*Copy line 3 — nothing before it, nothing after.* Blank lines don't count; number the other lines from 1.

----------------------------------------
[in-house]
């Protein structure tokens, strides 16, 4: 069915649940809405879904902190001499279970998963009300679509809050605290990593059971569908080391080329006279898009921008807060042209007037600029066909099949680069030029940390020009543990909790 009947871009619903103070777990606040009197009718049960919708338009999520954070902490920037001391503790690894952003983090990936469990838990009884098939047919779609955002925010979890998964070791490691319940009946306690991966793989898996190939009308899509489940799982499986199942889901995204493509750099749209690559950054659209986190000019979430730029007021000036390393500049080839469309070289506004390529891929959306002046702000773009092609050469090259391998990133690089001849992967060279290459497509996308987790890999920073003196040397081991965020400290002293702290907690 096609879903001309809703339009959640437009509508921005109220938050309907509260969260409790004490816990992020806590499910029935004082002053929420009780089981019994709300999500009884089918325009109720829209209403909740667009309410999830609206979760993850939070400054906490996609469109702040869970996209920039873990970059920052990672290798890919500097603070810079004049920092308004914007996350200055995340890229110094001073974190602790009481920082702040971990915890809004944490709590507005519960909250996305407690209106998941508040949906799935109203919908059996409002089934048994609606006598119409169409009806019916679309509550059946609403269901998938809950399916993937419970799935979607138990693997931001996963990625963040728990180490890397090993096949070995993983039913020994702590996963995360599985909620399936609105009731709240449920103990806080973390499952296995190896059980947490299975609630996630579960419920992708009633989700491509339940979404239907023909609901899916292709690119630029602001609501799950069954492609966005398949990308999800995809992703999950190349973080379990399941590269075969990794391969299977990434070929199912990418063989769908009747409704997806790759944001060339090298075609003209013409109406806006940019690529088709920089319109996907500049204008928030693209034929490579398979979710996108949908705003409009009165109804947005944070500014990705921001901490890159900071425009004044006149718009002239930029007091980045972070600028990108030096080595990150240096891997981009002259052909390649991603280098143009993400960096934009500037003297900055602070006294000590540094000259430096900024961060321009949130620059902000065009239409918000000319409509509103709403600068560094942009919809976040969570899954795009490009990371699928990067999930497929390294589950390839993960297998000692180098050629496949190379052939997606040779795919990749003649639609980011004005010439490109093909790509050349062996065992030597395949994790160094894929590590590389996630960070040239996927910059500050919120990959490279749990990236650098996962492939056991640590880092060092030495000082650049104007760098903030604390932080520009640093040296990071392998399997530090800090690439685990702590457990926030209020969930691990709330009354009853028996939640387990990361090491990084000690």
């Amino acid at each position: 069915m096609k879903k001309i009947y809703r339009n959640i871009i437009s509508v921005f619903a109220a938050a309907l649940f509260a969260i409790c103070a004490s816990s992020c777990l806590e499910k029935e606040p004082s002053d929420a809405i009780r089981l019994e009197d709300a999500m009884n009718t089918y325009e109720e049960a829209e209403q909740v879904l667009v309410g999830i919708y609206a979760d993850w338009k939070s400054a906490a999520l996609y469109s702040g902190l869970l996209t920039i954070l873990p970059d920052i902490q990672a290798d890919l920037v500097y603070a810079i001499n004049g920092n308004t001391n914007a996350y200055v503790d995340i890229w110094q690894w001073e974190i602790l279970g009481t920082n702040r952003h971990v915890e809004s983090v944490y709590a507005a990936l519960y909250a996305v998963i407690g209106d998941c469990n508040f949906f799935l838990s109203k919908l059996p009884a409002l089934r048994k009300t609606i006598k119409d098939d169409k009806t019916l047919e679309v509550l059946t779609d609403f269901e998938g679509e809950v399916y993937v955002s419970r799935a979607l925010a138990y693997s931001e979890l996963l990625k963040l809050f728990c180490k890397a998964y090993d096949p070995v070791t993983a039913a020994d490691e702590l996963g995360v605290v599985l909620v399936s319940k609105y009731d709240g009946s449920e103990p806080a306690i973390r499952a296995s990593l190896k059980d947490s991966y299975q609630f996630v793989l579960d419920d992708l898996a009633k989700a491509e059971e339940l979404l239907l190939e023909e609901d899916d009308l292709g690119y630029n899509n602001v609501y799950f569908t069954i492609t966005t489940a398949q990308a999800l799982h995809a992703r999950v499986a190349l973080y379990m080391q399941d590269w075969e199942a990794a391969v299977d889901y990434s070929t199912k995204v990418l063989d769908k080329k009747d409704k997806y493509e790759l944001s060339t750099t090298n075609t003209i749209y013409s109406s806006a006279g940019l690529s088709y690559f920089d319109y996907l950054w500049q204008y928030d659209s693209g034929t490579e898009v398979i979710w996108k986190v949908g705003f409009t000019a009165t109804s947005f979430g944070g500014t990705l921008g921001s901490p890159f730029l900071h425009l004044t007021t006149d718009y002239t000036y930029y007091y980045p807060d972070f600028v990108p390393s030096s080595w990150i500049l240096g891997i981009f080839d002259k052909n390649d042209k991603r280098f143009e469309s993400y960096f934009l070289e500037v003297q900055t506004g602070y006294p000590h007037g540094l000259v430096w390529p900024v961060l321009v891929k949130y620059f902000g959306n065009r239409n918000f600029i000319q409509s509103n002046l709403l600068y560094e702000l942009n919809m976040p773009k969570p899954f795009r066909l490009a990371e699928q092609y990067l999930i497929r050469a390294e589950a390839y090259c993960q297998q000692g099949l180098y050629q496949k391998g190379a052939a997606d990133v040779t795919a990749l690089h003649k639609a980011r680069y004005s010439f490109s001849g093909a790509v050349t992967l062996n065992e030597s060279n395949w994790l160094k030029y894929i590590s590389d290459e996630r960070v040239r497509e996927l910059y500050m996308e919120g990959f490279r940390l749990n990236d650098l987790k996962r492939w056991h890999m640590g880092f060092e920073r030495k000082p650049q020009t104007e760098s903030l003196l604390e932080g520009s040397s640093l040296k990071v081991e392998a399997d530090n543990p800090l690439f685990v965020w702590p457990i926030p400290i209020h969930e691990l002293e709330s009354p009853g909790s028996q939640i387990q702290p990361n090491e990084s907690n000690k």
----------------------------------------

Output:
């Amino acid at each position: 069915m096609k879903k001309i009947y809703r339009n959640i871009i437009s509508v921005f619903a109220a938050a309907l649940f509260a969260i409790c103070a004490s816990s992020c777990l806590e499910k029935e606040p004082s002053d929420a809405i009780r089981l019994e009197d709300a999500m009884n009718t089918y325009e109720e049960a829209e209403q909740v879904l667009v309410g999830i919708y609206a979760d993850w338009k939070s400054a906490a999520l996609y469109s702040g902190l869970l996209t920039i954070l873990p970059d920052i902490q990672a290798d890919l920037v500097y603070a810079i001499n004049g920092n308004t001391n914007a996350y200055v503790d995340i890229w110094q690894w001073e974190i602790l279970g009481t920082n702040r952003h971990v915890e809004s983090v944490y709590a507005a990936l519960y909250a996305v998963i407690g209106d998941c469990n508040f949906f799935l838990s109203k919908l059996p009884a409002l089934r048994k009300t609606i006598k119409d098939d169409k009806t019916l047919e679309v509550l059946t779609d609403f269901e998938g679509e809950v399916y993937v955002s419970r799935a979607l925010a138990y693997s931001e979890l996963l990625k963040l809050f728990c180490k890397a998964y090993d096949p070995v070791t993983a039913a020994d490691e702590l996963g995360v605290v599985l909620v399936s319940k609105y009731d709240g009946s449920e103990p806080a306690i973390r499952a296995s990593l190896k059980d947490s991966y299975q609630f996630v793989l579960d419920d992708l898996a009633k989700a491509e059971e339940l979404l239907l190939e023909e609901d899916d009308l292709g690119y630029n899509n602001v609501y799950f569908t069954i492609t966005t489940a398949q990308a999800l799982h995809a992703r999950v499986a190349l973080y379990m080391q399941d590269w075969e199942a990794a391969v299977d889901y990434s070929t199912k995204v990418l063989d769908k080329k009747d409704k997806y493509e790759l944001s060339t750099t090298n075609t003209i749209y013409s109406s806006a006279g940019l690529s088709y690559f920089d319109y996907l950054w500049q204008y928030d659209s693209g034929t490579e898009v398979i979710w996108k986190v949908g705003f409009t000019a009165t109804s947005f979430g944070g500014t990705l921008g921001s901490p890159f730029l900071h425009l004044t007021t006149d718009y002239t000036y930029y007091y980045p807060d972070f600028v990108p390393s030096s080595w990150i500049l240096g891997i981009f080839d002259k052909n390649d042209k991603r280098f143009e469309s993400y960096f934009l070289e500037v003297q900055t506004g602070y006294p000590h007037g540094l000259v430096w390529p900024v961060l321009v891929k949130y620059f902000g959306n065009r239409n918000f600029i000319q409509s509103n002046l709403l600068y560094e702000l942009n919809m976040p773009k969570p899954f795009r066909l490009a990371e699928q092609y990067l999930i497929r050469a390294e589950a390839y090259c993960q297998q000692g099949l180098y050629q496949k391998g190379a052939a997606d990133v040779t795919a990749l690089h003649k639609a980011r680069y004005s010439f490109s001849g093909a790509v050349t992967l062996n065992e030597s060279n395949w994790l160094k030029y894929i590590s590389d290459e996630r960070v040239r497509e996927l910059y500050m996308e919120g990959f490279r940390l749990n990236d650098l987790k996962r492939w056991h890999m640590g880092f060092e920073r030495k000082p650049q020009t104007e760098s903030l003196l604390e932080g520009s040397s640093l040296k990071v081991e392998a399997d530090n543990p800090l690439f685990v965020w702590p457990i926030p400290i209020h969930e691990l002293e709330s009354p009853g909790s028996q939640i387990q702290p990361n090491e990084s907690n000690k």